As the stats increase, where do you think people are going? It would seem 11:11 is the place. Obviously there is momentum building. I'm so glad I chose to have a class that day.
While in the energies of the New Moon in Scorpio - which is about new beginnings that 'might' come to fruition in 6 months from now - play with these energy and see what happens. We know that the program doesn't work the way it used to - the landscape of reality has changed - but fun is fun and this is Halloween. Make this a magic moon moment. Think ... "this is what I would like for 2012, or just bring the element of surprise."
Personally, if I had one wish it would definitely be teleportation as things down here move way too slowly. From above it is like looking at a program in slow motion as it is slowing down to zero point - magnetics decreasing - frequency increasing.
The story ... the journey ... all myth, math, metaphor and magic
Look below for unusual red auroras across the US
CMEs, Planetary Magnetics and Auroras in Strange Places
Northern lights go way, way south MSNBC - October 25, 2011
A solar outburst sparked surprising displays of the northern lights as far south as Arkansas, Mississippi and North Carolina tonight, marking one of the farthest-reaching auroral shows in years. As word spread about the geomagnetic storm, photos streamed onto the Web from the usual places, such as Norway, Sweden and Iceland, but also from locales that are typically too far south to see the northern lights.
All-Sky Auroras National Geographic - October 26, 2011
The northern lights seem to create a big red spot amid a sky full of green auroras in a picture taken very early Tuesday from Marquette, Michigan. The sun has been ramping up its activity over the past year, heading toward the next maximum in its roughly 11-year cycle. Eruptions from the solar surface have been linked to coronal mass ejections (CME), huge clouds of particles that can come hurtling from the sun's upper atmosphere in any direction. Monday's auroral display was most likely caused by a CME on Saturday that was aimed at Earth. More frequent CMEs have some experts worried about the risks sun storms pose to satellites and the power grid-but often the particles' most noticeable effects on Earth are brilliant auroras.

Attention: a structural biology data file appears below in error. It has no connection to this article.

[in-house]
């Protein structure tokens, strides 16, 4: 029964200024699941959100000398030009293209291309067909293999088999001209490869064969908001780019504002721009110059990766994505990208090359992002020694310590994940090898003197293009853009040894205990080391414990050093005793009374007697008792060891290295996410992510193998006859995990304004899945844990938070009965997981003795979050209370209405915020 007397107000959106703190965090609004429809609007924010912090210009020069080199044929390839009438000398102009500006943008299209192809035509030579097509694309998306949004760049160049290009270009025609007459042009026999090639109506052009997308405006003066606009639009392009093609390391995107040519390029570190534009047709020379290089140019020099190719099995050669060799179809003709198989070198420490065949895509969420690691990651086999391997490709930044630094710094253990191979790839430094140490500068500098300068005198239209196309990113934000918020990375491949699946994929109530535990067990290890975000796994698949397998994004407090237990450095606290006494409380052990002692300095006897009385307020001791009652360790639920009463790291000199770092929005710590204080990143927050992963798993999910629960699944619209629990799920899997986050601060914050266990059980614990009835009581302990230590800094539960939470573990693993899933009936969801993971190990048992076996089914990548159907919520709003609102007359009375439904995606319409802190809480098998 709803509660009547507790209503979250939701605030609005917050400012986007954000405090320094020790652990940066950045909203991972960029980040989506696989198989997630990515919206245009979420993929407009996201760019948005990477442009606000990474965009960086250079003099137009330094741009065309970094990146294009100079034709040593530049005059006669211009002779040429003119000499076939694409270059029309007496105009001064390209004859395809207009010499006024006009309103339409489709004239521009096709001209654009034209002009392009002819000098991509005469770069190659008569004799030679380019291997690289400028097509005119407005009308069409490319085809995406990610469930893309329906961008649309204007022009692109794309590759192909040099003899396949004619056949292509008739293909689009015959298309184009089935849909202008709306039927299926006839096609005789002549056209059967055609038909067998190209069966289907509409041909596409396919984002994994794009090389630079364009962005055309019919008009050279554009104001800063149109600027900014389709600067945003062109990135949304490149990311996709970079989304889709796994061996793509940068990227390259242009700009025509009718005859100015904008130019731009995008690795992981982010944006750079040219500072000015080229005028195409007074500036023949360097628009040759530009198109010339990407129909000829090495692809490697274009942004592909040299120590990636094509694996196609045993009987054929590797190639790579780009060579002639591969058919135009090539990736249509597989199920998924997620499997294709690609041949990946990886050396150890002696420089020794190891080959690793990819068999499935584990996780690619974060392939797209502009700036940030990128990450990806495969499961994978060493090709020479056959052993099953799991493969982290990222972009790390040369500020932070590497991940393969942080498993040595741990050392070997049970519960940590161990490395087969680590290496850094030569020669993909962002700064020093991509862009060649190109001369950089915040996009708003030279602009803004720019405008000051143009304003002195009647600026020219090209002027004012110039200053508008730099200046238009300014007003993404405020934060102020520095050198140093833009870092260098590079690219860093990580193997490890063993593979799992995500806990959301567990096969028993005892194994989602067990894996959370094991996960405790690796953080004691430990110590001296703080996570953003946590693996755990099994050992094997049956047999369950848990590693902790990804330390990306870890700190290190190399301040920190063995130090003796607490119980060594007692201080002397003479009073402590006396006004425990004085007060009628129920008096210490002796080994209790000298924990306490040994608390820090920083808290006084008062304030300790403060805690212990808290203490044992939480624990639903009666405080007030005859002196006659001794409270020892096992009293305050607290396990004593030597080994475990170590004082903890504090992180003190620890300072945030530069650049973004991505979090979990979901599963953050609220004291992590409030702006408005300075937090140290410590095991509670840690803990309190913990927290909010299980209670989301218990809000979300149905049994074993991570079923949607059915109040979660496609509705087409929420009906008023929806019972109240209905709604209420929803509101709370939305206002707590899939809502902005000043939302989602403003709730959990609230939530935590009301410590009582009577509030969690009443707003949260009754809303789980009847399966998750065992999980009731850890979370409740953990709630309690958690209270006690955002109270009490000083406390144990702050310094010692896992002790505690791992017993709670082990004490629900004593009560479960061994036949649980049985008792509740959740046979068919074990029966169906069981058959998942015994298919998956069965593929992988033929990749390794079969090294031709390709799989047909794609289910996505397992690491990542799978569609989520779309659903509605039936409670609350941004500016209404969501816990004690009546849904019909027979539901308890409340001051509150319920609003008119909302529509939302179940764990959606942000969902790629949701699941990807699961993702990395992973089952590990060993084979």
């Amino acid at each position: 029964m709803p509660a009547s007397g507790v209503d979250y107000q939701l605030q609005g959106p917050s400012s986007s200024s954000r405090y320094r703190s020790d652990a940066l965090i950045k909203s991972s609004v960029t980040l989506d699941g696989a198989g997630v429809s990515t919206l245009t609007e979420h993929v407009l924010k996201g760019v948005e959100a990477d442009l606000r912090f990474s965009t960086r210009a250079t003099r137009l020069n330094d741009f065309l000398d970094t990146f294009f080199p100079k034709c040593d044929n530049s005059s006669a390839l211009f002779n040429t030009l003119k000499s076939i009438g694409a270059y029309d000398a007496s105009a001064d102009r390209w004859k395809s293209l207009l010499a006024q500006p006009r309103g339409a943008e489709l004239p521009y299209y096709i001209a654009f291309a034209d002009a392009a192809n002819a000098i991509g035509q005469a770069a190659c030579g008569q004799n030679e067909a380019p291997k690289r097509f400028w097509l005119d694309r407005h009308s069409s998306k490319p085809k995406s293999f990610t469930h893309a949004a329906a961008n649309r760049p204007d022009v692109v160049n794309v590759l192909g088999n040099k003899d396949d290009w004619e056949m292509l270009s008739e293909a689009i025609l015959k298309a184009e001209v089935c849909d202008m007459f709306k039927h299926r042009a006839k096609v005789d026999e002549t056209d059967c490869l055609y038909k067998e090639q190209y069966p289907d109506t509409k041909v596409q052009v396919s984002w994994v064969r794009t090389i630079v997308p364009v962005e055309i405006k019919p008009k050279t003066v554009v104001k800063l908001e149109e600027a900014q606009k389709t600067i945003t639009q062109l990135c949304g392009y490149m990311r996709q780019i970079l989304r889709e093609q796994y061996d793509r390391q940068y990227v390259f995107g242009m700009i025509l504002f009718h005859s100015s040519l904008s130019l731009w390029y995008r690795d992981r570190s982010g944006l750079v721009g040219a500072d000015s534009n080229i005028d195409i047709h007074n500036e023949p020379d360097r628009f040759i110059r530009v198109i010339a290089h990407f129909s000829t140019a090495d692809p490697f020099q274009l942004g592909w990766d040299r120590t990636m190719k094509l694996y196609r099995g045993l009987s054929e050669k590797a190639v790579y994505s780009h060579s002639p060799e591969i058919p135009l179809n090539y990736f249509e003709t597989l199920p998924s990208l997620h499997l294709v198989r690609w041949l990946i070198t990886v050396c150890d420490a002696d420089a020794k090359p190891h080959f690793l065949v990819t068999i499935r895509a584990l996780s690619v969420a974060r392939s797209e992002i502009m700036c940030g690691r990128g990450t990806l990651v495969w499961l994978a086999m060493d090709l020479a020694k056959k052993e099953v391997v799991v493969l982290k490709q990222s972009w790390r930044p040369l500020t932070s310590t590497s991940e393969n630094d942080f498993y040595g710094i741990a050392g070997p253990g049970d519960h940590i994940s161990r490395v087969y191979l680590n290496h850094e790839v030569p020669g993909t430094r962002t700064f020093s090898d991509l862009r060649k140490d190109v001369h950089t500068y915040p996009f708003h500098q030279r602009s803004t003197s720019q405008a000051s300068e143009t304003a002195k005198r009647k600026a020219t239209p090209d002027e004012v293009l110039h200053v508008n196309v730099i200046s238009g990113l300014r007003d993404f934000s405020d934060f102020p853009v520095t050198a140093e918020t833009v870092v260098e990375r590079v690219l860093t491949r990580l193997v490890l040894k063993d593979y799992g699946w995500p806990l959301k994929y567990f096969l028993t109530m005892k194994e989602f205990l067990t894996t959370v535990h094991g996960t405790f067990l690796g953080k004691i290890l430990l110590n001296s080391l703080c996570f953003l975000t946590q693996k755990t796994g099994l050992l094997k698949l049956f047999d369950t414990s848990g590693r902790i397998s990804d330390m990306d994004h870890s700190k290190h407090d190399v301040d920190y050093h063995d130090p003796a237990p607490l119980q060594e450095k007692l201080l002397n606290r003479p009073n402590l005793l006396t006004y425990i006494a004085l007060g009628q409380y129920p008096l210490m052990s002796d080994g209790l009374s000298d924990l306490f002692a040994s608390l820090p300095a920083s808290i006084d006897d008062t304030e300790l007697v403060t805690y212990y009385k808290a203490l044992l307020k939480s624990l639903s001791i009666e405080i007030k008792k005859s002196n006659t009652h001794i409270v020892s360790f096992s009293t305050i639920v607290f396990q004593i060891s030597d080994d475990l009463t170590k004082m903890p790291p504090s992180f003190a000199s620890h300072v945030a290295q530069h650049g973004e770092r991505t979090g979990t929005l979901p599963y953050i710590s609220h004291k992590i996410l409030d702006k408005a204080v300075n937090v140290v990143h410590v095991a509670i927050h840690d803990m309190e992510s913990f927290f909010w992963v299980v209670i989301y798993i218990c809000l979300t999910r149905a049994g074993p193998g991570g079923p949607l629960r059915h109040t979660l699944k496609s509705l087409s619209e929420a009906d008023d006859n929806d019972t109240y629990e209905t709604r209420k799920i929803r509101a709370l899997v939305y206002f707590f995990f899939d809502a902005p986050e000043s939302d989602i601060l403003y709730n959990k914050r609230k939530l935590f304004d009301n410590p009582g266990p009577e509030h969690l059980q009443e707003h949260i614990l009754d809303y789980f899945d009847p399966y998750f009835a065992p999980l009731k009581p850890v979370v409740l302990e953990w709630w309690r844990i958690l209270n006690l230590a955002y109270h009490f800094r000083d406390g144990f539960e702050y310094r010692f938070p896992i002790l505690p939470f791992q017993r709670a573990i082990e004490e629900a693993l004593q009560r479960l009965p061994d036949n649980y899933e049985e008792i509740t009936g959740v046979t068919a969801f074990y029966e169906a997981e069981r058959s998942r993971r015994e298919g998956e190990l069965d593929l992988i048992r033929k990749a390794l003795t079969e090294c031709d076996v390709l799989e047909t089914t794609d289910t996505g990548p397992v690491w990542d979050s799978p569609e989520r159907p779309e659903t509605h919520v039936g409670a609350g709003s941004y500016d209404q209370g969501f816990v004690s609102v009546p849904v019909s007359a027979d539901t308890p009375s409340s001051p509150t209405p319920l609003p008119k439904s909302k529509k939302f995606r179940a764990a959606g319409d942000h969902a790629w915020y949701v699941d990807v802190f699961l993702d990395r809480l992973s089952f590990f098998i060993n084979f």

Image was processed at Fleet Numerical Meteorology and
Oceanography Center (FNMOC) in Monterey CA, USA. Oct. 25, 2011
A coronal mass ejection (CME) hit Earth on Oct. 24th at approximately 1800 UT (2:00 pm EDT). The impact strongly compressed Earth's magnetic field, directly exposing geosynchronous satellites to solar wind plasma, and sparked an intense geomagnetic storm. As night fell over North America, auroras spilled across the Canadian border into the contiguous United States. A US Department of Defense satellite photographed the crossing.
"This shows the auroras on Oct. 25th at 0140 GMT," says Paul McCrone of the Fleet Numerical Meteorology and Oceanography Center in Monterey, California. He created the image using visual and infrared data from the Defense Meteorological Satellite Program's F18 polar orbiter. DMSP satellites carry low light cameras for night time monitoring of moonlit clouds, city lights and auroras. Some of the auroras recorded by the F18 on Oct. 25th were as bright as the city lights underneath.
This "big picture" from orbit makes sense of what happened next. The bright band swept south and, before the night was over, auroras were sighted in more than thirty US states: Alabama, Wisconsin, New Mexico, Tennessee, Missouri, Illinois, Nebraska, Kentucky, North Carolina, Indiana, Oklahoma, Kansas, Iowa, Maryland, New York, Montana, Ohio, Colorado, Pennsylvania, Washington, Virginia, Texas, Arizona, Minnesota, Maine, Michigan, Montana, Oregon, Arkansas and California.
Many observers, especially in the deep south, commented on the pure red color of the lights they saw. These rare all-red auroras sometimes appear at low latitudes during intense geomagnetic storms. They occur some 300 to 500 km above Earth's surface and are not yet fully understood. (See Photo Gallery)